I had this blog posted pending for a long time now (a few months) and am finishing it now due to recent events that will be explained below.
I got an Amazon Echo in July during Prime Day for a price of £80. I was excited to get a smart speaker as I am a nerd.
I took her home and pulled her in, after a rocky start with setup due to my phone not liking connecting to a WiFi point without an internet connection; I had her set up. At first, I was impressed with the sound quality and how will she recognised her keyword across the room but that’s where it started to turn south.
As I see it the most common use of a smart speaker for me is “searching” or asking it stupid questions. Simple questions or requests where handled with some ease but sometimes she would replay with the generic “I don’t understand message” or would just search it and send it to the Alexa app on my phone. At that point, I could have just googled it myself and get better answers.
To move on to something more positive using the Amazon Echo as a music player works great with tie-ins to Amazon Music and Spotify. The overall quality of the speaker is good and even at half volume can fill my modest living room/kitchen with music.
There is the ability to extend the base of what Alexa can do with things called “Skills”. These are created by third-party developers and require a strange syntax to activate, needing the user to activate Alexa, then say a keyword given to the Skill by the developer and then a phrase. This phrase has to be precisely what the developer has programmed in; it does not do a fuzzy search on keywords or match similar sounding works based on the possibility (e.g. Bass and Boss, where depending on accent this could sound the same.)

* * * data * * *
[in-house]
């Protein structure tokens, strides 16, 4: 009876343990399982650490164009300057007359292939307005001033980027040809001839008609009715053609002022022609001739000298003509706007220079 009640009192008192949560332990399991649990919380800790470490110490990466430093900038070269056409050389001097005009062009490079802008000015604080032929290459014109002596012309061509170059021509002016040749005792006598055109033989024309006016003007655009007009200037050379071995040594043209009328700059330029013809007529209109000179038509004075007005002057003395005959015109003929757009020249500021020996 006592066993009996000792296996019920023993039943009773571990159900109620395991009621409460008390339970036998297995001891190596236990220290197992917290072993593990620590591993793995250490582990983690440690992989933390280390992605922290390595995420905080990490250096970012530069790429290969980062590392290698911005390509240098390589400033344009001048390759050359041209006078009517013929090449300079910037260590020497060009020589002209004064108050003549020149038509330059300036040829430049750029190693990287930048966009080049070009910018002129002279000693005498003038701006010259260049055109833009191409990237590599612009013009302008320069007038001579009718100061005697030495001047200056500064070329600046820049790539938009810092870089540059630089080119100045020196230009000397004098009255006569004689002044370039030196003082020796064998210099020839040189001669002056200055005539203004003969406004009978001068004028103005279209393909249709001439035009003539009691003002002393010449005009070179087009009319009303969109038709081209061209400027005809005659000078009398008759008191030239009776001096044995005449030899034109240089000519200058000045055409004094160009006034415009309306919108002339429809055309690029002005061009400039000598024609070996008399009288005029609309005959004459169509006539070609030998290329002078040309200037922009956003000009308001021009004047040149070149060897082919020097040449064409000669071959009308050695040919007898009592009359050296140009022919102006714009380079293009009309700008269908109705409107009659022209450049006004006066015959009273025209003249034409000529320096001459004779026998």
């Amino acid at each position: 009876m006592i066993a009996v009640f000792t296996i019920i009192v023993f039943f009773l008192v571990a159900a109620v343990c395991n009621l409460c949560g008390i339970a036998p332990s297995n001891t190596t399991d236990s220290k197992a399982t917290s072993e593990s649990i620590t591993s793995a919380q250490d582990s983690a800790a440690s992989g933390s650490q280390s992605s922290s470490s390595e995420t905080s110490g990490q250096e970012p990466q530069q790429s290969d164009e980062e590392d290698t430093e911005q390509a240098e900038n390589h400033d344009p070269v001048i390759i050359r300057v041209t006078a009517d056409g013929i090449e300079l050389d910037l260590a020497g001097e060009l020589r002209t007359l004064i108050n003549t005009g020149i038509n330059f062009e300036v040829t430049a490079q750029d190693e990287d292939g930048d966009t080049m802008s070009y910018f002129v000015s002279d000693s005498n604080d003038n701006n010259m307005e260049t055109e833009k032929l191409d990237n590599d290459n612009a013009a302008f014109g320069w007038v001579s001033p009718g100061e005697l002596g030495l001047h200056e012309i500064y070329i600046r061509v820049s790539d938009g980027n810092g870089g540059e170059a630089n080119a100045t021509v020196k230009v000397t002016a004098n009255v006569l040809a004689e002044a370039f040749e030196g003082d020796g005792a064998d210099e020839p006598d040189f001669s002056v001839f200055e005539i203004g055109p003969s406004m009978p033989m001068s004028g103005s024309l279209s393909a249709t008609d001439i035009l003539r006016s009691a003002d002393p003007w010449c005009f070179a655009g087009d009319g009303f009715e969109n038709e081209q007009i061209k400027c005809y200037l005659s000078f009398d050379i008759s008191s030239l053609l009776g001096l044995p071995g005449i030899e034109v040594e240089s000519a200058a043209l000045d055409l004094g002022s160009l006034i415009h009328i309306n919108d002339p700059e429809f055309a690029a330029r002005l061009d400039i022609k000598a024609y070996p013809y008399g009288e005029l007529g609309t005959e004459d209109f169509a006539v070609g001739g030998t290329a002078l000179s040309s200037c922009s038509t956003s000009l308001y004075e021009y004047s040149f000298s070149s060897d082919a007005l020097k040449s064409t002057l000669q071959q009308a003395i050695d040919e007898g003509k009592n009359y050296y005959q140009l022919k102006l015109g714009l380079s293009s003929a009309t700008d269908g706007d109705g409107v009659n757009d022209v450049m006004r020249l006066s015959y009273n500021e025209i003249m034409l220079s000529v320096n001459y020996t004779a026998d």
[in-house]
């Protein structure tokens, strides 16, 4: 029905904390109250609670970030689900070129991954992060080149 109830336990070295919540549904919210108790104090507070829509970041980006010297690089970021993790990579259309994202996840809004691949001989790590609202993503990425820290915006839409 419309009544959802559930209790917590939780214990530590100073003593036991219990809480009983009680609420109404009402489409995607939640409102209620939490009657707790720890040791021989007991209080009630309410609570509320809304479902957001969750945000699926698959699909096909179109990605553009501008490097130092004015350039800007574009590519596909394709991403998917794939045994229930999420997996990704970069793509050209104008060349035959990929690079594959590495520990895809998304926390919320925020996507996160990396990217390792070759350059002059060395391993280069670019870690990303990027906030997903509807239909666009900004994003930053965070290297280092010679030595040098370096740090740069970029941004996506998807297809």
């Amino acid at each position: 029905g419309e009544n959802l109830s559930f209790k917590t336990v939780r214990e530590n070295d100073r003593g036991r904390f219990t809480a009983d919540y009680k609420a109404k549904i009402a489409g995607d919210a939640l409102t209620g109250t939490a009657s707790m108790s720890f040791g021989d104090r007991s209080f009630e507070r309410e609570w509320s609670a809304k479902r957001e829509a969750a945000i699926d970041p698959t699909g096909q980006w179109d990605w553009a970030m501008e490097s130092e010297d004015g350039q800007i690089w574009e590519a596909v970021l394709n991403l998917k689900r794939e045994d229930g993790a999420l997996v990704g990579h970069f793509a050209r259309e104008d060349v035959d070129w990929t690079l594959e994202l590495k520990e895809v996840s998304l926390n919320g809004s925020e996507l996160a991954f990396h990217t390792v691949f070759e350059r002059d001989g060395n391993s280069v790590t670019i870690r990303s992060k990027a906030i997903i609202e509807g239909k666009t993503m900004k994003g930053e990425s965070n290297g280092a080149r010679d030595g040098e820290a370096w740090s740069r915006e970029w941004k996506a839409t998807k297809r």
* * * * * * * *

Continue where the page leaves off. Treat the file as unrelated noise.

Since I mentioned accents, I should talk about accents and Alexa. Alexa can be picky how you speak to it. Both my partner and I have accents that could be considered different to the American English or British English the Echo is expecting. I have an Irish/Scottish/American mix accent, from being Irish, living in Scotland and consuming a lot of American content. My partner, on the other hand, has an Australian/Scottish/English mix accent, from growing up in Australia, now living in Scotland and being born in England. Alexa sometimes works flawlessly, and other times it would not understand you unless you spoke slowly and over annunciate every syllable.
Alexa ties in with smart homes, with smart lights, sockets, heating systems, cameras, etc. As someone who has none of that, that was a whole part of the ecosystem that was blocked off. This is not a criticism of the Echo just a con in my mind as the other tie-ins felt lacking compared with what you can within a smart home.
The conclusion of this blog post is to tell you the outcome of my Echo. Is it front and centre of my connected lifestyle or is it jammed in the corner of my kitchen doomed to only be used as a timer and play music? It is neither, and up to last week, it sat in its box on the floor beside my desk. It returned to the box once I had replaced it with a new Google Home Mini, the difference on features, to me, was night and day. I now have a Google Home (the middle sized one) in my sitting room/kitchen, and the Mini is in my bedroom. I returned the Echo to Amazon with a full refund of £80, and that money is going towards another Google Home Mini for our spare bedroom.
As for how exactly the Google Home compares to the Echo… Well, that’s a whole other post.